Thus, the idea of UN inspectors was introduced not as a means to avoid war, as President Bush repeatedly assured Americans, but as a means to make war possible. War had been decided on; the problem under discussion here was how to make, in the prime minister’s words, “the political context …right.” The “political strategy”—at the center of which, as with the Americans, was weapons of mass destruction, for “it was the regime that was producing the WMD”—must be strong enough to give “the military plan the space to work.” Which is to say, once the allies were victorious the war would justify itself. The demand that Iraq accept UN inspectors, especially if refused, could form the political bridge by which the allies could reach their goal: “regime change” through “military action.”
But there was a problem: as the foreign secretary pointed out, “on the political strategy, there could be US/UK differences.” While the British considered legal justification for going to war critical—they, unlike the Americans, were members of the International Criminal Court—the Americans did not. Mr. Straw suggested that given “US resistance, we should explore discreetly the ultimatum.” The defense secretary, Geoffrey Hoon, was more blunt, arguing
that if the Prime Minister wanted UK military involvement, he would need to decide this early. He cautioned that many in the US did not think it worth going down the ultimatum route. It would be important for the Prime Minister to set out the political context to Bush.
The key negotiation in view at this point, in other words, was not with Saddam over letting in the United Nations inspectors—both parties hoped he would refuse to admit them, and thus provide the justification for invading. The key negotiation would be between the Americans, who had shown “resistance” to the idea of involving the United Nations at all, and the British, who were more concerned than their American cousins about having some kind of legal fig leaf for attacking Iraq. Three weeks later, Foreign Secretary Straw arrived in the Hamptons to “discreetly explore the ultimatum” with Secretary of State Powell, perhaps the only senior American official who shared some of the British concerns; as Straw told the secretary, in Bob Woodward’s account, “If you are really thinking about war and you want us Brits to be a player, we cannot be unless you go to the United Nations.”2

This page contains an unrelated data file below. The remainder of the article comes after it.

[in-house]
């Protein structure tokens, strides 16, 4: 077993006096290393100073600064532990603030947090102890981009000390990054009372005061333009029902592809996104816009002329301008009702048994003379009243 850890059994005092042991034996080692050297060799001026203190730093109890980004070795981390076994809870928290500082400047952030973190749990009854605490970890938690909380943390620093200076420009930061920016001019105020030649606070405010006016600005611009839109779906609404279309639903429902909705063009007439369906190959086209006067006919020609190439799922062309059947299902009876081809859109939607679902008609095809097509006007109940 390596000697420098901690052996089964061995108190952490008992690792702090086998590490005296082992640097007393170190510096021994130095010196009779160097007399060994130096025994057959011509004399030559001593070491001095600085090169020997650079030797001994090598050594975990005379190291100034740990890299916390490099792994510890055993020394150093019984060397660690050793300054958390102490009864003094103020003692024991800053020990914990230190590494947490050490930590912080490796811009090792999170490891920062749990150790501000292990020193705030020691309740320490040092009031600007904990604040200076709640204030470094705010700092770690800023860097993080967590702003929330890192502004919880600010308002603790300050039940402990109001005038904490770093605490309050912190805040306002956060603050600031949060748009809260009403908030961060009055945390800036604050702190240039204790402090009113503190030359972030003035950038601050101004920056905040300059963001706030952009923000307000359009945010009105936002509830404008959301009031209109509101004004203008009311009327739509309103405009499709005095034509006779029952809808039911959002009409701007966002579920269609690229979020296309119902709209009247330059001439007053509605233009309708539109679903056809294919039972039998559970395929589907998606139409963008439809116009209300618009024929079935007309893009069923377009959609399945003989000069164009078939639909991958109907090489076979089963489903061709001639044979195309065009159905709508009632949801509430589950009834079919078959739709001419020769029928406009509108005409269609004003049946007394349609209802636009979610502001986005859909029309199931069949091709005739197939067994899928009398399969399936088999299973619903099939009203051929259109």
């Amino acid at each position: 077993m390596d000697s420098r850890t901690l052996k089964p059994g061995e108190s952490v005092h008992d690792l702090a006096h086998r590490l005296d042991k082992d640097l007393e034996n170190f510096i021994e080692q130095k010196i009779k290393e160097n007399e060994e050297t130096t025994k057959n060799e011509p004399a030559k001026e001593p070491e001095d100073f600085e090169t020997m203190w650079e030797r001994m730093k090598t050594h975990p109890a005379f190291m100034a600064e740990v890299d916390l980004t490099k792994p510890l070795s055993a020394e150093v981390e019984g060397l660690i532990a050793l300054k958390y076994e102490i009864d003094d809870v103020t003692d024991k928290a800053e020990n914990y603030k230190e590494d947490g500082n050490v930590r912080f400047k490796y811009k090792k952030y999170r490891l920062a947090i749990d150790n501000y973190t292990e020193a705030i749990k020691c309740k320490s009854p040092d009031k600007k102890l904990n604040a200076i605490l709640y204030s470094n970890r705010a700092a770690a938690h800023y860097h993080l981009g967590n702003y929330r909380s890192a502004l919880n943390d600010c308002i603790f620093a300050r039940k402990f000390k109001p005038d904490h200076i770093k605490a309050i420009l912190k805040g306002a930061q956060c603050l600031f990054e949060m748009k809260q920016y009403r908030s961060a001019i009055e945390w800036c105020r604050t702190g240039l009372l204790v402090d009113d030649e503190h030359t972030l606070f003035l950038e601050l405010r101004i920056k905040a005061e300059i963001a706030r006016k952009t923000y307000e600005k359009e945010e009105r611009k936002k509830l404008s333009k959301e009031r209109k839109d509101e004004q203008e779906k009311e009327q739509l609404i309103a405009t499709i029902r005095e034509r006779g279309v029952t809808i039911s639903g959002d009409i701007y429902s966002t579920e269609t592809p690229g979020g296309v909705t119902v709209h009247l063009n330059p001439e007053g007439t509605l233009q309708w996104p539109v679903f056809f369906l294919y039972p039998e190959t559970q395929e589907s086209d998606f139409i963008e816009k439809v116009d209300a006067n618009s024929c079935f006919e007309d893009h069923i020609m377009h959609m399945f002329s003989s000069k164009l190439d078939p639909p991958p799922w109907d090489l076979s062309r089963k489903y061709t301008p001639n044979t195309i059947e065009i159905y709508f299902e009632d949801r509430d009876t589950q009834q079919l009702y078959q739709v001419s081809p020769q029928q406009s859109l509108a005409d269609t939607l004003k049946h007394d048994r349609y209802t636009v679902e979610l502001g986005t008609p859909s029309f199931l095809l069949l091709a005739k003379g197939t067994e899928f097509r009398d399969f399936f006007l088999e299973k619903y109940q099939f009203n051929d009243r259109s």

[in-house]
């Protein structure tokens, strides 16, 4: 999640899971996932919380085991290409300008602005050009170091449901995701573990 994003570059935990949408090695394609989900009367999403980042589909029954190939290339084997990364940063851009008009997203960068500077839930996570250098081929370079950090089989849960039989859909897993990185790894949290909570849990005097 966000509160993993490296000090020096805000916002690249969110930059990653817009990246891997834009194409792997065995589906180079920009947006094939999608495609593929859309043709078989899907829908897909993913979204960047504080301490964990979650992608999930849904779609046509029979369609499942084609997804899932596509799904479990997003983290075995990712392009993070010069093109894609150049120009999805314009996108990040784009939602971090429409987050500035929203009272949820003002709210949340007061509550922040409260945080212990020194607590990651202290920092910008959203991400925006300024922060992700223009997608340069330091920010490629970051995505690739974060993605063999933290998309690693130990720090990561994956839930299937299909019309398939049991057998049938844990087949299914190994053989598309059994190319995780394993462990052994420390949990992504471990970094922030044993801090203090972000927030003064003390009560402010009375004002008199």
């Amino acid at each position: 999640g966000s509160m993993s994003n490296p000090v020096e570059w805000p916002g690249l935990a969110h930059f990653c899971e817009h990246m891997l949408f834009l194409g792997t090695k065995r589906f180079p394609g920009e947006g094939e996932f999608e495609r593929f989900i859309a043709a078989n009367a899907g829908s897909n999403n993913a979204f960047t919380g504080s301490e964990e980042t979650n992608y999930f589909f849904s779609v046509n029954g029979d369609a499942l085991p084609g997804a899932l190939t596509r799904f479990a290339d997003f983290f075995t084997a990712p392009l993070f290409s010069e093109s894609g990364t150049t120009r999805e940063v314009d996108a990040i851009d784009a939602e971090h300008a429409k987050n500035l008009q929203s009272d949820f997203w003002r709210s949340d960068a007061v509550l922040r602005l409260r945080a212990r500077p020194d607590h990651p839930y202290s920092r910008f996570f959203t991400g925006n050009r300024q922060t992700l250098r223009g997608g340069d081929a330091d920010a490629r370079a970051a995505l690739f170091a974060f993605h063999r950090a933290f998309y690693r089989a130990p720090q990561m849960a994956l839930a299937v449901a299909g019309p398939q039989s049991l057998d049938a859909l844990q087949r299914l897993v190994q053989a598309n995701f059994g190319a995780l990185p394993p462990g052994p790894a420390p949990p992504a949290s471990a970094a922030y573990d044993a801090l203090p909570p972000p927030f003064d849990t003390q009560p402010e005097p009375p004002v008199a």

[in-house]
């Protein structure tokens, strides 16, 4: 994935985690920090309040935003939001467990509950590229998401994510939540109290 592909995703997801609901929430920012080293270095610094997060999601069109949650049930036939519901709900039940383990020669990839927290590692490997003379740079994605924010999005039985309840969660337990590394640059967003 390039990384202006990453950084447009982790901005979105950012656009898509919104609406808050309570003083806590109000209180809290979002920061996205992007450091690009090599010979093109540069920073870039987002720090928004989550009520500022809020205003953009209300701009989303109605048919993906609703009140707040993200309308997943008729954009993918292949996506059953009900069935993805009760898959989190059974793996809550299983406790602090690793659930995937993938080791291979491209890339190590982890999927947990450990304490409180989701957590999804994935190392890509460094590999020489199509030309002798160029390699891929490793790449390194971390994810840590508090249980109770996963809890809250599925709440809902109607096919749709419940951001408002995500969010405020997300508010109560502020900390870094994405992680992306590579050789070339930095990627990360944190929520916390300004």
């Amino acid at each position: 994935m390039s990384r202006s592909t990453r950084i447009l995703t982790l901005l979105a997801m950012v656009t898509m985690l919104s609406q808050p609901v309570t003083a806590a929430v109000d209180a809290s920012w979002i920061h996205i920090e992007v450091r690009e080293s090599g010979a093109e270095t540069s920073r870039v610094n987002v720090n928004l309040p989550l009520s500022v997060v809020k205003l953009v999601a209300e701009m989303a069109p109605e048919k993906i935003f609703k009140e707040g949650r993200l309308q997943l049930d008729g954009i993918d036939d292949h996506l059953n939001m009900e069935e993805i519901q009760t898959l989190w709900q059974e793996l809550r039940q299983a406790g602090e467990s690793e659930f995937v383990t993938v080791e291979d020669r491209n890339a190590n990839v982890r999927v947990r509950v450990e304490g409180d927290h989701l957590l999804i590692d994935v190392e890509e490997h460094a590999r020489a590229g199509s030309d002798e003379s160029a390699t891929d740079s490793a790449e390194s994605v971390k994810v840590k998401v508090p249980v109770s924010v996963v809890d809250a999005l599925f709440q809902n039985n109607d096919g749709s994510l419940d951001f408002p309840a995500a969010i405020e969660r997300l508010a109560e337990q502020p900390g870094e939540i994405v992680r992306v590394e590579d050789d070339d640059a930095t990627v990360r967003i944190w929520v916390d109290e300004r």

Britain’s strong support for the “UN route” that most American officials so distrusted was critical in helping Powell in the bureaucratic battle over going to the United Nations. As late as August 26, Vice President Dick Cheney had appeared before a convention of the Veterans of Foreign Wars and publicly denounced “the UN route.” Asserting that “simply stated, there is no doubt that Saddam Hussein now has weapons of mass destruction [and] there is no doubt that he is amassing them to use against our friends, against our allies, and against us,” Cheney advanced the view that going to the United Nations would itself be dangerous:
A return of inspectors would provide no assurance whatsoever of his compliance with UN resolutions. On the contrary, there is great danger that it would provide false comfort that Saddam was somehow “back in the box.”
Cheney, like other administration “hard-liners,” feared “the UN route” not because it might fail but because it might succeed and thereby prevent a war that they were convinced had to be fought.
As Woodward recounts, it would finally take a personal visit by Blair on September 7 to persuade President Bush to go to the United Nations: